Parramatta Eels players hand delivered 94 new beds to the Ronald McDonald House at Westmead today.
‘‘We’re just here to help. The families that stay here and the staff, they are the real people that deserve the accolades.’’Eels player Ben Smith
The special delivery saw Tim Mannah, Ben Smith, Darcy Lussick and Joseph Paulo help to unload mattresses from 10am, to help ensure the comfort of seriously ill children and their families while staying at the Westmead facility.
‘‘We’re just here to help,’’ Ben Smith told the Sun. ‘‘The families that stay here and the staff, they are the real people that deserve the accolades.’’
One young resident, 10-year-old Sam Carroll, of Grafton, who is in Sydney for the treatment of a tumour in the bone behind his ear, said he was looking forward to sleeping on one of the new beds.
‘‘I’m really excited,’’ Sam said. ‘‘I like it here a lot.’’
Mum Angella Carroll described the initiative as ‘‘amazing’’ and the Westmead facility as indispensable.
‘‘To see everybody rallied together, it’s such an amazing thing,’’ Ms Carroll said.
‘‘If something like this wasn’t here, I don’t know how we would have coped. They say it’s a home away from home - and it really is. We’ve been blessed to be able to stay here.’’
Eels ticketing and membership officer Lauren Ellis, 25, said the club has a partnership with the Redbank Road house, which provides a home away from home for families while they stay in Sydney to access specialist medical care.
‘‘I think it’s important for these families to have some comfort,’’ Ms Ellis said.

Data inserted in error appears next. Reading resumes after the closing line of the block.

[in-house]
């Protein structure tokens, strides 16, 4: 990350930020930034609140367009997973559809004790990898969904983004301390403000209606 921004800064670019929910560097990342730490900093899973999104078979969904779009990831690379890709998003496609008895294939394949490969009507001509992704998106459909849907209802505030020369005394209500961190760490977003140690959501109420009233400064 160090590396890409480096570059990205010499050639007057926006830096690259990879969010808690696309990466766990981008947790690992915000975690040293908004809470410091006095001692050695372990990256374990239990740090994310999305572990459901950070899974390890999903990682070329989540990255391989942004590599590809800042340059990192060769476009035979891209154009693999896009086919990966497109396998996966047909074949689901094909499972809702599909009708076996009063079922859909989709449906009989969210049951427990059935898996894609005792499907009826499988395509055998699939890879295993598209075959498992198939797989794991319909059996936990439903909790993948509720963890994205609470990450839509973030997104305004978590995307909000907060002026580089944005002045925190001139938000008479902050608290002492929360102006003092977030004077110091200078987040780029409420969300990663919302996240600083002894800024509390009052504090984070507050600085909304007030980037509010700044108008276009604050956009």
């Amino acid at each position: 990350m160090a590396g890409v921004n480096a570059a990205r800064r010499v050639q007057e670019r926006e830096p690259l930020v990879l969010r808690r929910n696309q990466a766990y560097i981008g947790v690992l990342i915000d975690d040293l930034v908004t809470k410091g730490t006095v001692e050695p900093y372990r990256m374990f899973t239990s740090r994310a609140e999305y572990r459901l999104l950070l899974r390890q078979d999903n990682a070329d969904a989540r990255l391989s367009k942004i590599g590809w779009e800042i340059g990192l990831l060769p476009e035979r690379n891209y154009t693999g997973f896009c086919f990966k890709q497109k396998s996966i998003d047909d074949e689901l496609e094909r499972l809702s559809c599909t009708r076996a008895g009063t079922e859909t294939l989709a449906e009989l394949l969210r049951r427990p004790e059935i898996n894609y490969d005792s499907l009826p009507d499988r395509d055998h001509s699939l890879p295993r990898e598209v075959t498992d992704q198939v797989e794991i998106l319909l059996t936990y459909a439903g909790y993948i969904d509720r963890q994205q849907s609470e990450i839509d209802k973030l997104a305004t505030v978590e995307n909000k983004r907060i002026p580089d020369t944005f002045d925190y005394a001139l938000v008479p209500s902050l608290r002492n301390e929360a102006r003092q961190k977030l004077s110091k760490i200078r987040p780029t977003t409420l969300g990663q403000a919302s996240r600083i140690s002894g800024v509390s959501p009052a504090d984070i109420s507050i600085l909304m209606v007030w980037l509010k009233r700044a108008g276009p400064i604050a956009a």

Under 20s Eels halfback Mark Daoud, 19, of North Rocks, said it was great to visit the facility to see with his own eyes ‘‘what we’re doing it for’’.
‘‘It’s awesome,’’ said Daoud, who is also a media intern with the club. ‘‘It’s almost like a five-star hotel, they’re really taking care of them here.’’
Ronald McDonald House Westmead executive officer Mike Thomas said 23 families were currently staying at the facility, who would immediately benefit from the donated beds.
‘‘They’re mainly from rural and regional NSW, then the next major component would be from the rest of Australia, because Westmead is a specialist treatment area for children.
‘‘We also have an agreement with the New Caledonian government, so we often have a number of French families staying because they can’t get the treatment where they live.’’
Mr Thomas said the facility relied on over 120 volunteers who come in ‘‘day in, day out’’ to help.
We‘‘ are looking to double our volunteers, we’re particularly looking for people from the Parramatta and Holroyd areas who want to come and volunteer. The volunteers who come here, it changes their lives.’’
The donation delivery, from Sealy, also involved staff from AMP and Coca-Cola Amatil.